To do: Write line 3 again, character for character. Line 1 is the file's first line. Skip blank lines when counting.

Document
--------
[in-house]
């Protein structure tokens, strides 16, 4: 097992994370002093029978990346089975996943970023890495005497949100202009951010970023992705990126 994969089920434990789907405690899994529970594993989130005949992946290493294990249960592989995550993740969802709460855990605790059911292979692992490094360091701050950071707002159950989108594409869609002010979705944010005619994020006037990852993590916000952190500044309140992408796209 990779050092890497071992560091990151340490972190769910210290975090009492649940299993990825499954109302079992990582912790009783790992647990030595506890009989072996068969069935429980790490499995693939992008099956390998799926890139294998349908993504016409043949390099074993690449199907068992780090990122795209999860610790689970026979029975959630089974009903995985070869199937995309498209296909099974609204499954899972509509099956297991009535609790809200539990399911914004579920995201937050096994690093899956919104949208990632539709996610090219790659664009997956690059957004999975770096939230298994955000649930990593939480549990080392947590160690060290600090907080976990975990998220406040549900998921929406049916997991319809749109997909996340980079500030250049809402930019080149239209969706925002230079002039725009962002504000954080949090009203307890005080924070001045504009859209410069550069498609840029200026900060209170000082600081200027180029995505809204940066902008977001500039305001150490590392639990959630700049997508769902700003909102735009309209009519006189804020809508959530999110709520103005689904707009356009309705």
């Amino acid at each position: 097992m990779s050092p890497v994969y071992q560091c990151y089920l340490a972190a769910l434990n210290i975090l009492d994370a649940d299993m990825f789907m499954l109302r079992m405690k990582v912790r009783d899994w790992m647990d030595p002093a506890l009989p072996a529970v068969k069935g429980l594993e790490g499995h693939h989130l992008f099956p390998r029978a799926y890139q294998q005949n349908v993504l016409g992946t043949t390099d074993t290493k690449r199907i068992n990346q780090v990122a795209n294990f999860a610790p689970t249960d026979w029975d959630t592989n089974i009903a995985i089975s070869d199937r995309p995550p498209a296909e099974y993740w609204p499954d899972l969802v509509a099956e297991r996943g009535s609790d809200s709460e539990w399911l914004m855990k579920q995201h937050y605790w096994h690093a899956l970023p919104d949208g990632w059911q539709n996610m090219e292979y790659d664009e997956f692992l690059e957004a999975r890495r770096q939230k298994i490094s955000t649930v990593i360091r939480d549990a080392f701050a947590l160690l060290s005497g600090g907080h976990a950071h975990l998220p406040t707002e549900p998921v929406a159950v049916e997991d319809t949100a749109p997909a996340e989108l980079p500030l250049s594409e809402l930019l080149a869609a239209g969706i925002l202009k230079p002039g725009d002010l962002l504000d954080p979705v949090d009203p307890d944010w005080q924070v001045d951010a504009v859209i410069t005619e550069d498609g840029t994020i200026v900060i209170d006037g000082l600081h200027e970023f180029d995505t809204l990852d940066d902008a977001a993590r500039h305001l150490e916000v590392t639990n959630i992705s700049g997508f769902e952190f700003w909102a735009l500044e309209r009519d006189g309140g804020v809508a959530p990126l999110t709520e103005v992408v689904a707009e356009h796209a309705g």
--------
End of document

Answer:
């Amino acid at each position: 097992m990779s050092p890497v994969y071992q560091c990151y089920l340490a972190a769910l434990n210290i975090l009492d994370a649940d299993m990825f789907m499954l109302r079992m405690k990582v912790r009783d899994w790992m647990d030595p002093a506890l009989p072996a529970v068969k069935g429980l594993e790490g499995h693939h989130l992008f099956p390998r029978a799926y890139q294998q005949n349908v993504l016409g992946t043949t390099d074993t290493k690449r199907i068992n990346q780090v990122a795209n294990f999860a610790p689970t249960d026979w029975d959630t592989n089974i009903a995985i089975s070869d199937r995309p995550p498209a296909e099974y993740w609204p499954d899972l969802v509509a099956e297991r996943g009535s609790d809200s709460e539990w399911l914004m855990k579920q995201h937050y605790w096994h690093a899956l970023p919104d949208g990632w059911q539709n996610m090219e292979y790659d664009e997956f692992l690059e957004a999975r890495r770096q939230k298994i490094s955000t649930v990593i360091r939480d549990a080392f701050a947590l160690l060290s005497g600090g907080h976990a950071h975990l998220p406040t707002e549900p998921v929406a159950v049916e997991d319809t949100a749109p997909a996340e989108l980079p500030l250049s594409e809402l930019l080149a869609a239209g969706i925002l202009k230079p002039g725009d002010l962002l504000d954080p979705v949090d009203p307890d944010w005080q924070v001045d951010a504009v859209i410069t005619e550069d498609g840029t994020i200026v900060i209170d006037g000082l600081h200027e970023f180029d995505t809204l990852d940066d902008a977001a993590r500039h305001l150490e916000v590392t639990n959630i992705s700049g997508f769902e952190f700003w909102a735009l500044e309209r009519d006189g309140g804020v809508a959530p990126l999110t709520e103005v992408v689904a707009e356009h796209a309705g």